City Council on Aug. 26 unanimously approved a resolution allowing the Springfield-Branson National Airport to accept grant funding that largely will pay for a second phase of improvements at the general aviation airport.
Nearly $886,000 from the Missouri Highways and Transportation Commission will cover the bulk of the $984,330 project to add two new hangars. The city’s airport board is providing funds to cover the remainder of the costs, said Aviation Director Brian Weiler, who addressed council before the vote.
The state commission will fund the project through a Missouri Department of Transportation airport aid agreement, which comes out of the state aviation trust fund, Weiler said.
Springfield-Branson National Airport oversees the GA airport, located on the east of the property off the Kearney Street entrance. The national airport handles commercial flights, while the general aviation airport manages corporate and charter flights.
During Phase I of the project four years ago, the airport used a $5.1 million grant to add eight corporate hangars, according to Springfield Business Journal reporting at the time.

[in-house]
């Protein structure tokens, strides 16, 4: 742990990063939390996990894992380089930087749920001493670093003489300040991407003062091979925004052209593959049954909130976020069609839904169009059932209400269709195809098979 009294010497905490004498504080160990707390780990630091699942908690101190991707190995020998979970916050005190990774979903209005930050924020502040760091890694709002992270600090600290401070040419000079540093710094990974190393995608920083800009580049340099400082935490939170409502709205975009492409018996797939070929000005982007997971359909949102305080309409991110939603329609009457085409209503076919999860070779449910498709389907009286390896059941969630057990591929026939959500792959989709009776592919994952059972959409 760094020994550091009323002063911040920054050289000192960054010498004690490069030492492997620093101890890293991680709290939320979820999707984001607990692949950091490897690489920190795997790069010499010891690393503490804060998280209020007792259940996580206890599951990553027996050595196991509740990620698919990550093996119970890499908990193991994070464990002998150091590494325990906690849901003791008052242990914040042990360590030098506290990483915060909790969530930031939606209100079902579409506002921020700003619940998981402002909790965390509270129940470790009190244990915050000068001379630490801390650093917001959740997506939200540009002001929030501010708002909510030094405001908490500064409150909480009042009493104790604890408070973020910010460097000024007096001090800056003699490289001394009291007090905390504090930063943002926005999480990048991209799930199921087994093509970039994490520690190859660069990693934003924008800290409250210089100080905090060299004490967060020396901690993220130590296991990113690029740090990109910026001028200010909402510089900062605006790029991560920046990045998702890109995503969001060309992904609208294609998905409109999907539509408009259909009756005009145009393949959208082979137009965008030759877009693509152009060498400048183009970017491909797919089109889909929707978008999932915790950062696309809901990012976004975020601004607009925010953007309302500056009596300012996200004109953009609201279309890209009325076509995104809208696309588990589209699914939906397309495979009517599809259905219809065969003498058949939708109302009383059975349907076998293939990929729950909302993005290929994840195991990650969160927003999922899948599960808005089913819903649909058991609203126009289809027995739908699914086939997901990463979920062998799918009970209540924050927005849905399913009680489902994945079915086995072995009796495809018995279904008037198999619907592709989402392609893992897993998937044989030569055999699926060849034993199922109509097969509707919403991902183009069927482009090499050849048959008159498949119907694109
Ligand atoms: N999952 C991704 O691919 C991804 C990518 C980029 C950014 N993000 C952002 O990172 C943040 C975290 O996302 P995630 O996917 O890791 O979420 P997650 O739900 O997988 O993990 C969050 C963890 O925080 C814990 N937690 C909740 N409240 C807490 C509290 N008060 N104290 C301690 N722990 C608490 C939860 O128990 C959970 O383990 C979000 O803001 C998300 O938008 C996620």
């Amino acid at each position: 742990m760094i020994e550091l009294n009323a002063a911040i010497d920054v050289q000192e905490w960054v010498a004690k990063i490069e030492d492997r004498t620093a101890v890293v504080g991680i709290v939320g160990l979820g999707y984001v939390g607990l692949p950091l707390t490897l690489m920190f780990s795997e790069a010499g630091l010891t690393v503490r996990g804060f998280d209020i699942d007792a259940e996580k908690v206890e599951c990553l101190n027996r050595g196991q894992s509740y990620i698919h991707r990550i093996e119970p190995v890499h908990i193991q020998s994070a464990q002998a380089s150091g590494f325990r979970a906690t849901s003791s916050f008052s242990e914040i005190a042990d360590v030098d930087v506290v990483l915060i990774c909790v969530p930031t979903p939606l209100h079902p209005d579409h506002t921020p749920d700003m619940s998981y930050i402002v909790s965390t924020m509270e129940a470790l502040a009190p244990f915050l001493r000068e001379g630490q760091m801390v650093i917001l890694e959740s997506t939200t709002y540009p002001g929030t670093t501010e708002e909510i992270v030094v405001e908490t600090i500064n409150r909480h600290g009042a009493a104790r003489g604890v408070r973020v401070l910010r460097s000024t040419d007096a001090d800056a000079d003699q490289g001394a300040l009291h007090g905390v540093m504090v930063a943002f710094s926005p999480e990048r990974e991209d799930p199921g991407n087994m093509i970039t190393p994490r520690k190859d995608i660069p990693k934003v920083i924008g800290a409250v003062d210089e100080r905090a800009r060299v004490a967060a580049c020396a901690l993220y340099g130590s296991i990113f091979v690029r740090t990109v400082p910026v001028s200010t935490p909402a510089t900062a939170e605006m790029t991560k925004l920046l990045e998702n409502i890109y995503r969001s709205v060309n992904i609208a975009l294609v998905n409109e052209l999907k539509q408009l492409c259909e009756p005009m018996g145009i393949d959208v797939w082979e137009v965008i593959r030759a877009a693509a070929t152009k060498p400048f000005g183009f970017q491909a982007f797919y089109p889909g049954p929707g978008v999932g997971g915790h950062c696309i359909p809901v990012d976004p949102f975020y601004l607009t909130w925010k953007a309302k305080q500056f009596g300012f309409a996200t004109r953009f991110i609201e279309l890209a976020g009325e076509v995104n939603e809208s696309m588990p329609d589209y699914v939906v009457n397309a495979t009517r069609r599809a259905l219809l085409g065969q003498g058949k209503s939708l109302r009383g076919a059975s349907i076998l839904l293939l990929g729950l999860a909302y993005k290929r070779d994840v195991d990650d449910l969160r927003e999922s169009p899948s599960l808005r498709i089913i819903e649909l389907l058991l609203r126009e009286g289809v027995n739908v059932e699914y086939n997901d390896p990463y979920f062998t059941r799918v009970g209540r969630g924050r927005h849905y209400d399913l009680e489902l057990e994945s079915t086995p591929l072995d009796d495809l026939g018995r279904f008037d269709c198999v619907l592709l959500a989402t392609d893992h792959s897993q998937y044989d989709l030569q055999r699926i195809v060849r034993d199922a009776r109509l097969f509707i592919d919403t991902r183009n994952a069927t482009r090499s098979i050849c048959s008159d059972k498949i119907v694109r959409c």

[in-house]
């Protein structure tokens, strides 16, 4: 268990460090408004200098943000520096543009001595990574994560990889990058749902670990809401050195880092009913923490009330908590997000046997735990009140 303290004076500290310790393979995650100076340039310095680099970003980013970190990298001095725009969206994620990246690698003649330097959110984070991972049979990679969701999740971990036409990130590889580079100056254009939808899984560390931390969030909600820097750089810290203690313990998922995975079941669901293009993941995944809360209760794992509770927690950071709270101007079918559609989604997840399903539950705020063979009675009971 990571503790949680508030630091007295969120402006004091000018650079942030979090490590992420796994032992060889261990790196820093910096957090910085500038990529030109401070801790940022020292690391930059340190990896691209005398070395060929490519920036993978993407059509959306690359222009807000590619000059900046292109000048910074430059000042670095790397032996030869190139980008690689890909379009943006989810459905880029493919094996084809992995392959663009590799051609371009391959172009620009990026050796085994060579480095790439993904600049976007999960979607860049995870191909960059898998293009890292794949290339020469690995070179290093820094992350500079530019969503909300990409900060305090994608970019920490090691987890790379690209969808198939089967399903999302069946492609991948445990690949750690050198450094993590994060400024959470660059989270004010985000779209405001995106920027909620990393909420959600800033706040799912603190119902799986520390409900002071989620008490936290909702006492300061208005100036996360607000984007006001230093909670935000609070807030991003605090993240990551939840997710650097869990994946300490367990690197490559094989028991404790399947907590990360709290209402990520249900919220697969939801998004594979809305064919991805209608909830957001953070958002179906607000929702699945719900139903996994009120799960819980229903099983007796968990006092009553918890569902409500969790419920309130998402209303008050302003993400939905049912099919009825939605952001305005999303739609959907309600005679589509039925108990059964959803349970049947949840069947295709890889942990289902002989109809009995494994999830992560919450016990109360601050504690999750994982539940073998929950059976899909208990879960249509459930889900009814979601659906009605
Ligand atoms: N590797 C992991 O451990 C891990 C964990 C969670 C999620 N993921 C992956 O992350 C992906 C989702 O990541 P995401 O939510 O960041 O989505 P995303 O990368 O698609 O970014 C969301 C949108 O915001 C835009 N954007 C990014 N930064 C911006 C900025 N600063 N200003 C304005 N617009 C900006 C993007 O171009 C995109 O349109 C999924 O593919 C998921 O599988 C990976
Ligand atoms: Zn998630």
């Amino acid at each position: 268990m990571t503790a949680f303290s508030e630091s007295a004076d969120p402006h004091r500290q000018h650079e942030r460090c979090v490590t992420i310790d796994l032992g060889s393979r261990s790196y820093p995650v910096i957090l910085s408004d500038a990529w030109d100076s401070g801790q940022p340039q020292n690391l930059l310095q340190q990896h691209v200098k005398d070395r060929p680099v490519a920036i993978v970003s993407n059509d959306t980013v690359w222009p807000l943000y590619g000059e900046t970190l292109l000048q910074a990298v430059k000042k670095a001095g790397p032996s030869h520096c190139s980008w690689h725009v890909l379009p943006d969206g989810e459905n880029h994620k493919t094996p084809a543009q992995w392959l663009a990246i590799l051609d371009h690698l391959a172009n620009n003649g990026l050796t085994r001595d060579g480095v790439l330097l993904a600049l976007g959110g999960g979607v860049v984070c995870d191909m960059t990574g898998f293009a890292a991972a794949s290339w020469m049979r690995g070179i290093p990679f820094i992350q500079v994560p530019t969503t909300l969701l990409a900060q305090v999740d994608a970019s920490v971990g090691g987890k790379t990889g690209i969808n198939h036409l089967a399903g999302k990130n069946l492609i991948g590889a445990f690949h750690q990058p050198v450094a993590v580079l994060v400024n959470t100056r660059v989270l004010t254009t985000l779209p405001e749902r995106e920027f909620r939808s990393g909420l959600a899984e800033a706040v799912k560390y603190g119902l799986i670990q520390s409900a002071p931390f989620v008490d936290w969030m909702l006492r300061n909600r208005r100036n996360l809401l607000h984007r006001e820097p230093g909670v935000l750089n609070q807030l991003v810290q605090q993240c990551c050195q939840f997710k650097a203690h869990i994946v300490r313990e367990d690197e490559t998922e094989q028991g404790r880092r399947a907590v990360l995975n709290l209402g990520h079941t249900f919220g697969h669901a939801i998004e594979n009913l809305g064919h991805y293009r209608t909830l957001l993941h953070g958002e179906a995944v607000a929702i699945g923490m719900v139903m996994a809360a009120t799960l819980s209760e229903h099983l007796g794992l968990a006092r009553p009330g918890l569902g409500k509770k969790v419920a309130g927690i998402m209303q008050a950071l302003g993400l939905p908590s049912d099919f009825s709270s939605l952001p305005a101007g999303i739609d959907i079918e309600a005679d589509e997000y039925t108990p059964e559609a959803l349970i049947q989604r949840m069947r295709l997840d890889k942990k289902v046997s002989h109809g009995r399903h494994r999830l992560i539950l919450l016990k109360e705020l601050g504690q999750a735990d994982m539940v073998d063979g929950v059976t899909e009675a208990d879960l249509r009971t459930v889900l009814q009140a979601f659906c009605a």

“It’s the area just north of the former airline terminal,” Weiler told council.
Three hangars, two by OzAir Charter Service and one by O’Reilly Automotive Inc., have been built following Phase I, he said, and the airport leased its last available hangar in December 2018 to TJS Supply Co., doing business as Metro Appliances & More.
Companies leasing space in the GA airport include Worldwide Aircraft Services Inc. and Aviation Enterprises Inc., according to the airport’s website. “We started working with MoDOT at that time getting ready for this project,” Weiler said.
After the designs of the new planned hangars and taxiway work were completed by Crawford, Murphy and Tilly Inc., Weiler said the airport solicited bids on Aug. 9. The airport board awarded a $924,430 bid to Emery Sapp & Sons Inc. before council’s vote, and Weiler said the goal is to start construction early next year.